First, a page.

American Furniture / Googled


July 9–October 11, 2009
Decorative Arts Gallery

In this experimental installation on view in the Decorative Arts Gallery, traditional object labels are replaced by digital screens that capture what an array of institutions and individuals have to say about eleven examples of Victorian-era furniture.

The unconventional labels share resource materials from the Internet, including in-depth information on similar furniture and relevant design histories from other museums, libraries, and blogs; market values at an auction house; and entertaining snapshots made available on a photo-sharing website.

American Furniture / Googled explores a range of nineteenth-century furniture styles from neoclassicism, through opulent revival styles, to early Modernism. On view will be chairs by George Hunzinger, L. & J. G. Stickley, Samuel Gragg, and the Herter Brothers, along with a wildly ornamented Kimbel & Cabus Desk, a restrained Shaker Sewing Desk, a gilt and stenciled neoclassical-style Pier Table, and George Niedecken's Dresser for the Demmer House.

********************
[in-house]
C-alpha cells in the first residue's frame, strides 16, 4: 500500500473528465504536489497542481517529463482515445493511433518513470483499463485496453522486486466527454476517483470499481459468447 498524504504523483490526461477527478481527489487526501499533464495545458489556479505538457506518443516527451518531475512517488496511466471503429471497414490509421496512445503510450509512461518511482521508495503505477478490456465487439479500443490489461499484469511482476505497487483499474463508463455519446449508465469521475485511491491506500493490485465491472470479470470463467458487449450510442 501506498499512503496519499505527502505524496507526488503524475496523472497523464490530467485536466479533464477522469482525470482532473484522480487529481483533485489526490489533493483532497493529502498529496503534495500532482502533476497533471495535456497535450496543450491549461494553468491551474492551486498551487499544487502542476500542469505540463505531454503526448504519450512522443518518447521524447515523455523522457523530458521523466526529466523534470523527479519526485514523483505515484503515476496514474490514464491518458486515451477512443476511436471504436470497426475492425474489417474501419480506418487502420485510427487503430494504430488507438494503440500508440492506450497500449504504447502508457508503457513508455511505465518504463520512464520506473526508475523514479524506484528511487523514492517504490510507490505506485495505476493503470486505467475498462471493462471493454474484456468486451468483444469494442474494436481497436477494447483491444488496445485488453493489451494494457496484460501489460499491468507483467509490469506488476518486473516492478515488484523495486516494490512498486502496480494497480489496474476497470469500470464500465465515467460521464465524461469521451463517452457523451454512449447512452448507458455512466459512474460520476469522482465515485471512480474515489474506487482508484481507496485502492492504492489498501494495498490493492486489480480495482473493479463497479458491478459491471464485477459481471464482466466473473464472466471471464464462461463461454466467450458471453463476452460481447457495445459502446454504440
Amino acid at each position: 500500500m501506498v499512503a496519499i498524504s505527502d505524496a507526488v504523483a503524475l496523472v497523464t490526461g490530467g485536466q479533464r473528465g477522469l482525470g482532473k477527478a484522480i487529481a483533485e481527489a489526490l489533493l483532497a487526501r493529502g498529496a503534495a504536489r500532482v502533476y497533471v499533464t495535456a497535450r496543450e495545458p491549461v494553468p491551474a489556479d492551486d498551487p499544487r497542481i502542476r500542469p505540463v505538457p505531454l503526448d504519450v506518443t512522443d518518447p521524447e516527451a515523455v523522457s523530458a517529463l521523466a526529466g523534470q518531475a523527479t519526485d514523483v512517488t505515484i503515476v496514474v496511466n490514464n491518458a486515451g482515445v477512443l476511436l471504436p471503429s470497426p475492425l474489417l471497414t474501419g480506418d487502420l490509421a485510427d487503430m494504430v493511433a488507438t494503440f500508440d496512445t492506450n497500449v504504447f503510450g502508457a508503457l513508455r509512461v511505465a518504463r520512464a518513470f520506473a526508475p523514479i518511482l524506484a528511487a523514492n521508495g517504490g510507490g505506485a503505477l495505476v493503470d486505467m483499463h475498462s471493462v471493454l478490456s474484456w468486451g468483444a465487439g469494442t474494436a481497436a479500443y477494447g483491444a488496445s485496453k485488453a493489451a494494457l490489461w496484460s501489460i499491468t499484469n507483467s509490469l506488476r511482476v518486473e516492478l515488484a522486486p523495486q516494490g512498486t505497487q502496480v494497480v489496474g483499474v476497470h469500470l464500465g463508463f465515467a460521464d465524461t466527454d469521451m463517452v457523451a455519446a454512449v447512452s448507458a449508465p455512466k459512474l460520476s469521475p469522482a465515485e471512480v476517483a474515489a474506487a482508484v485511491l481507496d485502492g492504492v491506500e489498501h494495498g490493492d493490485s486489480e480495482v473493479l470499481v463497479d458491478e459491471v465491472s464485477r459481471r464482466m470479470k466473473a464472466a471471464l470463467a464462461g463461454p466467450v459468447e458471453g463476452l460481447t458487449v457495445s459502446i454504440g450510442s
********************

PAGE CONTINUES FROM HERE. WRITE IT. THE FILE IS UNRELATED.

American Furniture / Googled is sponsored by the Chipstone Foundation. The exhibition is organized by Mel Buchanan, Mae E. Demmer assistant curator of 20th-century design.

Gallery Talks:
Tuesday, Aug 25, 2009, 1:30 p.m.
Tuesday, Sept 22, 2009, 1:30 p.m.
Decorative Arts Gallery
Free with Museum admission
What can we learn of Victorian furniture from the Internet? Explore this exhibition and learn more with curator Mel Buchanan.

Image:


A. Kimbel & J. Cabus (American, 1862–1882), Desk, ca. 1876. Walnut, nickel-silver, printed paper, 73 x 39 1/4 x 19 in. Purchase, by exchange. Photo by Larry Sanders.